What is Pagination?
Pagination is a system used to divide similar/ stackable content into pages and in doing so present the content in a limited state reducing the page size as well as reducing the amount any user has to scroll.
Pagination, also known as “Hard pagination” is well known in conventional books with a number at the bottom of each page making the user turn the page to access the next page of content making it easily digestible. Breaking content up into pages has a lot of benefits for the user, the first of these is that it adds value to scrolling introducing the user to how much content they have consumed while also allowing the user to pause between pages giving the chance for users to make the necessary decisions before either exiting the site or carrying on.
Hard pagination is mainly found on sites with user flows dedicated to News, Blogs and E-commerce where choices or actions are needed to digest content may that be news/ blog posts or product listings. Google is a typical example of Hard pagination, condensing content into cards with hard pagination after 10 search results allowing you to keep the page smaller and seem like a less daunting task to find what you are looking for.
Hard pagination has fallen out of use in many sites because it is not user-friendly on mobile. On mobile, users would much rather allow for a continuous scroll reducing the stop-start nature of Hard pagination and allowing for easier interactions.
What is Infinite Scroll?
Infinite Scroll is a technique that loads more content as the user reaches the bottom of the page, this way making it seem like the content is ever-lasting. This technique was developed in 2006 as a replacement for Hard pagination allowing users to scroll seamlessly through posts or articles, rather than clicking through pages, something which today has become a standard for most social media platforms.
These days most social media platforms use a version of Infinite Scroll as it has many positives for the companies when it comes to consuming content. With most social media companies focusing on ads as their main source of income having users scroll continuously allows the user to pass over many opportunities to interact with an ad and so giving the company income.
Infinite Scroll also has its negatives, mainly relating to user interaction and exit numbers. With continuous content being served to the user it allows users to be consuming without realising how much content they have already consumed.
The Infinite Scroll exploits a shortcut that many people use unconsciously, The Unit Bias. According to this theory, humans are naturally motivated to complete a unit of something before moving on to the next activity as it gains satisfaction. This action is never completed with Infinite Scroll since the amount of content offered is endless, and so users continue to browse unknowingly. Netflix, I have found is the only company to use a version of Infinite scroll to continuously load new episodes while also allowing for the pause interaction similar to Hard pagination, here 5 seconds are given between the ending of an episode and the start of the next allowing for an exit, if this is then ignored for a given time dependant on many factors (episode length, amount of episodes, end of current season or no mouse/ keyboard interaction within a given timeframe) Netflix then pauses the content to ask if the user is still watching, this both allows the user to exit, but also allows for a pause if the user has become distracted.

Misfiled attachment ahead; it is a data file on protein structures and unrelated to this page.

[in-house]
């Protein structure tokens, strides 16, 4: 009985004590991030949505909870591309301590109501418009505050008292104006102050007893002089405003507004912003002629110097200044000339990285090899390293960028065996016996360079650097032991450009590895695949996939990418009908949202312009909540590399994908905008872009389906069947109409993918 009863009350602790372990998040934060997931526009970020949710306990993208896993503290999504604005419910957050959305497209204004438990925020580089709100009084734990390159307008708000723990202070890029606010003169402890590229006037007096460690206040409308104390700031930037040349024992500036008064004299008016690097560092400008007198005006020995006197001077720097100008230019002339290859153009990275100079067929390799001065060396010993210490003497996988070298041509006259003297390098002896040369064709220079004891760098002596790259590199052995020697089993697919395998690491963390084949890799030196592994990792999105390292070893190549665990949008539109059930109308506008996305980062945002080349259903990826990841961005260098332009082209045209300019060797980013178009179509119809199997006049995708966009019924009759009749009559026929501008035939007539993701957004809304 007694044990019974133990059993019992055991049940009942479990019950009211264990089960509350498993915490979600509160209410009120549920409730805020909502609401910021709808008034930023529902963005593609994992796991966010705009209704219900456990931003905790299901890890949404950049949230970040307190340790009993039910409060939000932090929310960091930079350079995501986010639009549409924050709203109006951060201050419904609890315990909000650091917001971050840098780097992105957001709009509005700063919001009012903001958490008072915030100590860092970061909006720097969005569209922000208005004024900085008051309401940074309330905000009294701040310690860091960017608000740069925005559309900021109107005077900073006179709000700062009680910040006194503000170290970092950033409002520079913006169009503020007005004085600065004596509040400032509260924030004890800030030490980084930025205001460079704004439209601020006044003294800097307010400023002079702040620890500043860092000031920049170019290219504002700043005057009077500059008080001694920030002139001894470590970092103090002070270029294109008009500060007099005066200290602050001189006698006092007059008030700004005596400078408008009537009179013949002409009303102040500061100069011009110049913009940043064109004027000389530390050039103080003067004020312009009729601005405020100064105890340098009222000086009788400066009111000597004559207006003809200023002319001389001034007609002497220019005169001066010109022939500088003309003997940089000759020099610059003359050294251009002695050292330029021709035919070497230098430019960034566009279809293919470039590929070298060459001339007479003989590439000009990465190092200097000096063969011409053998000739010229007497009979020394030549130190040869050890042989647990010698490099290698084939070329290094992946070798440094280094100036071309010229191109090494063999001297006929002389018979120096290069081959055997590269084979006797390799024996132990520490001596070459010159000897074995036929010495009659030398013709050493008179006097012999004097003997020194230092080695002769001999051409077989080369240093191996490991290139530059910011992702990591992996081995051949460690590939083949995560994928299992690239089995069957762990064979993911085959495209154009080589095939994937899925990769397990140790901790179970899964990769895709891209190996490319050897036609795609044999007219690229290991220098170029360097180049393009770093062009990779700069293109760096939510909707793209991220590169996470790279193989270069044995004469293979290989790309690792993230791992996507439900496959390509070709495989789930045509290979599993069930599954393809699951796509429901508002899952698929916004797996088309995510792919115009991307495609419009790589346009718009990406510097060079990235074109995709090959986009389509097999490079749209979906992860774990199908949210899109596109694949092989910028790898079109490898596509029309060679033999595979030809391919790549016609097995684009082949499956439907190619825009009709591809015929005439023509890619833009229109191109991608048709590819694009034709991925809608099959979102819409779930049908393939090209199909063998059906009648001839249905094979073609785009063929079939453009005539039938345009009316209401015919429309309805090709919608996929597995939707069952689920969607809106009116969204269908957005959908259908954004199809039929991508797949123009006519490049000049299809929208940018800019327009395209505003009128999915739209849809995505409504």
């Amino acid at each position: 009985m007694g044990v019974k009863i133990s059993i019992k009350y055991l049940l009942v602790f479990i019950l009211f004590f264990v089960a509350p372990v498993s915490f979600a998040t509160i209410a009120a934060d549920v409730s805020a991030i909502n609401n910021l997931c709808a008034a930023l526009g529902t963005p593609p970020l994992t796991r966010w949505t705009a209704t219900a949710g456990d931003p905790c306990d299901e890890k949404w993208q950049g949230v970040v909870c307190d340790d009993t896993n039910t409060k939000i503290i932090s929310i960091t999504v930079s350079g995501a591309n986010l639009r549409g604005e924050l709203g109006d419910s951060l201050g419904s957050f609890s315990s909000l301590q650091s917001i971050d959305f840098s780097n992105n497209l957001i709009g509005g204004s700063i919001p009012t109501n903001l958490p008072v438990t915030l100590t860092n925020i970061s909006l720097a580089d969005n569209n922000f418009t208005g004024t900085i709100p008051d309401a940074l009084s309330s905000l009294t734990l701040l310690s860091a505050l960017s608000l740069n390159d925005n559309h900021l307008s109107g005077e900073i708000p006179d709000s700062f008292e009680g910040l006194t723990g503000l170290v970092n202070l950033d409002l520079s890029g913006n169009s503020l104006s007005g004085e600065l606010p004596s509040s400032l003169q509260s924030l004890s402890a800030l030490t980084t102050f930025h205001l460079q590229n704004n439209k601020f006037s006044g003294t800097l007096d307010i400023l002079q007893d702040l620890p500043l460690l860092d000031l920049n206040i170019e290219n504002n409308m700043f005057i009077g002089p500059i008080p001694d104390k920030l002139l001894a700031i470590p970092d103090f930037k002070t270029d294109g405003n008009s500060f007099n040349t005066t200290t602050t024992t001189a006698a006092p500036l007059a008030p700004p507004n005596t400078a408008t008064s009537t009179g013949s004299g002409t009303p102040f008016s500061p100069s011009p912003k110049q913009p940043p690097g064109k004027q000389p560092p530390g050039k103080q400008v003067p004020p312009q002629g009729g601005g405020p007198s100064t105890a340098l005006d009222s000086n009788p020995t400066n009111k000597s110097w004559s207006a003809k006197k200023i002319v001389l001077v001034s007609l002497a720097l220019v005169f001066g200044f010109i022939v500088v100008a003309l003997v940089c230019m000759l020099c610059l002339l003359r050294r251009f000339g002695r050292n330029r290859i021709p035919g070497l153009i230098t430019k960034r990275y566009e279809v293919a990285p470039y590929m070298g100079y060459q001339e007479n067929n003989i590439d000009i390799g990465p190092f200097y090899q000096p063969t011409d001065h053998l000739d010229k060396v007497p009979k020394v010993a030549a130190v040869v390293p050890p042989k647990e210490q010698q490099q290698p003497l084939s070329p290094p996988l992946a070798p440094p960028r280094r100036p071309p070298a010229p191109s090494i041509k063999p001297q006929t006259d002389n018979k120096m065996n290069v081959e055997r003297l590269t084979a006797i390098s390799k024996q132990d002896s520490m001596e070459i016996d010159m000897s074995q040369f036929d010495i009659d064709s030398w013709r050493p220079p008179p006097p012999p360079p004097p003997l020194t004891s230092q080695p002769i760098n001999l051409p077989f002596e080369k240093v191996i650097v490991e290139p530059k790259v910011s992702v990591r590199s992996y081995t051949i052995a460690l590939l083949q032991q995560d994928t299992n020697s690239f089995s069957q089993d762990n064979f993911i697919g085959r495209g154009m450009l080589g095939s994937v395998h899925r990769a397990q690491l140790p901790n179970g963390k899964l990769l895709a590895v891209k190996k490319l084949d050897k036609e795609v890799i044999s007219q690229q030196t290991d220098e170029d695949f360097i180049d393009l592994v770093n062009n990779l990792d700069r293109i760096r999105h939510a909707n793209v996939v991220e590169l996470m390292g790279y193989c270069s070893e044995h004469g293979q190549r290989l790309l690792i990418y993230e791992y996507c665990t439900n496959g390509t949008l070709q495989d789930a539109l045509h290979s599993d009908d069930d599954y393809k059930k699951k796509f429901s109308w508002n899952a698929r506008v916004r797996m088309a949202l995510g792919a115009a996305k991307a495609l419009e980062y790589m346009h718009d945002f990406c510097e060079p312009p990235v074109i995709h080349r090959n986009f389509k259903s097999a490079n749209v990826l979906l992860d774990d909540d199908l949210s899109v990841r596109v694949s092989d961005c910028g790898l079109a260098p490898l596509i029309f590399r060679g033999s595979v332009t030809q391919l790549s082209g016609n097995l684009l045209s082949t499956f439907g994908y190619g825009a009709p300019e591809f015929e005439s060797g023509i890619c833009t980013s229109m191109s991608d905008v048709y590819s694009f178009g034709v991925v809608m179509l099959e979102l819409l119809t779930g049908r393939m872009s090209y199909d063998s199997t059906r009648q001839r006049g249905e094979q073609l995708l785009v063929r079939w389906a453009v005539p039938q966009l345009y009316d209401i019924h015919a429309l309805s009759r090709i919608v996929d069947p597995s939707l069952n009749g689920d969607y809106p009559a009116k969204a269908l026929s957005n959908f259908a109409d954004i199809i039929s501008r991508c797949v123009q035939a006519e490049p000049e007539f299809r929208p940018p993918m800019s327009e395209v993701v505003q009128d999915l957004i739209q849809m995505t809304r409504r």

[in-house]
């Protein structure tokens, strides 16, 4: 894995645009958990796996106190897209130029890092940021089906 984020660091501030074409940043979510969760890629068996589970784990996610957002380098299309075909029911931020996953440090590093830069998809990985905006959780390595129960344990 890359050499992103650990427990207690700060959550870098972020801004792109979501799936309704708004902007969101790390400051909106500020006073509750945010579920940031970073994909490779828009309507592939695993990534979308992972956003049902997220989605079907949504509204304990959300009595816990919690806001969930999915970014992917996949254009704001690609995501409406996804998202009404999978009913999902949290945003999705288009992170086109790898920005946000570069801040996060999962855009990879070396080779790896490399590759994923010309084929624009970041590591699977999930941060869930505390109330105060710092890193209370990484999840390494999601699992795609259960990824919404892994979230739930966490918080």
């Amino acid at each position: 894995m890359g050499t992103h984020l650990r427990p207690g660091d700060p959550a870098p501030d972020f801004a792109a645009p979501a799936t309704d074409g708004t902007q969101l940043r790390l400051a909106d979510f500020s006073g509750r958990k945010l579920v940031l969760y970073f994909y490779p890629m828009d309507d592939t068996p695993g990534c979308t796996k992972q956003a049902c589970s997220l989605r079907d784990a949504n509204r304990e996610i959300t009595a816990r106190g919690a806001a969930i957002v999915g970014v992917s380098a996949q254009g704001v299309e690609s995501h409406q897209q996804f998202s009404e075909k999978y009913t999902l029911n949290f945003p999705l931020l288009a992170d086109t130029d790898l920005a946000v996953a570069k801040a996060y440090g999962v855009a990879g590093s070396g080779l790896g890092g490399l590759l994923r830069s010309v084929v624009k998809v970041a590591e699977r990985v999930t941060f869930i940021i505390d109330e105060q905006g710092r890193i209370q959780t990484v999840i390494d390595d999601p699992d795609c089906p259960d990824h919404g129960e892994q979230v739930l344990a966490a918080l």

Another negative of Infinite Scroll is that it makes content placed underneath an Infinite Scroll irrelevant as content will load forever and no you will never access the content underneath. This normally isn’t an issue as the content placed underneath is either for SEO and ranking purposes or is a footer linking users to other areas of the site/ platform.
Which dominates in 2022?
Which technique dominates depends on the sector, but looking at trending sites/ platforms Infinite scroll is used on almost 100%. TikTok a company founded in 2016 is now one of the biggest social platforms among all ages. They use a version of Infinite Scroll allowing users to scroll to access content from their continuously growing libraries, their content format of short video allows users to view one piece of content at a time which pushes users to watch one more piece before stopping (This never stops).
In May 2020 TikTok overtook Youtube for “User’s average watch time” clocking 26 hours of content a month, this proves that Tiktok with the Infinite Scroll technique at the base of its app is holding onto its users whereas Youtube which allows for an “Autoplay” or single viewing content is slipping.
As well as TikTok, all major social media platforms such as Instagram, Twitter and Facebook all used a version of Infinite Scroll since their inception boosting the fact that the technique is dominant. These techniques have been refined for each, all choosing their own paths for when to load new content with it being either when they reach the bottom of the page or once they reach 90% of page length.
Hard pagination is still dominant within the Blog and Ecommerce sectors with blogs normally organised to provide a quick overview of high-ranking posts/ articles, using Hard pagination here allows for smaller pages and so quicker loading times to keep users engaged. Ecommerce on the other hand uses custom Hard pagination allowing the user to choose between defined product amounts and so customising the user flow to how they like.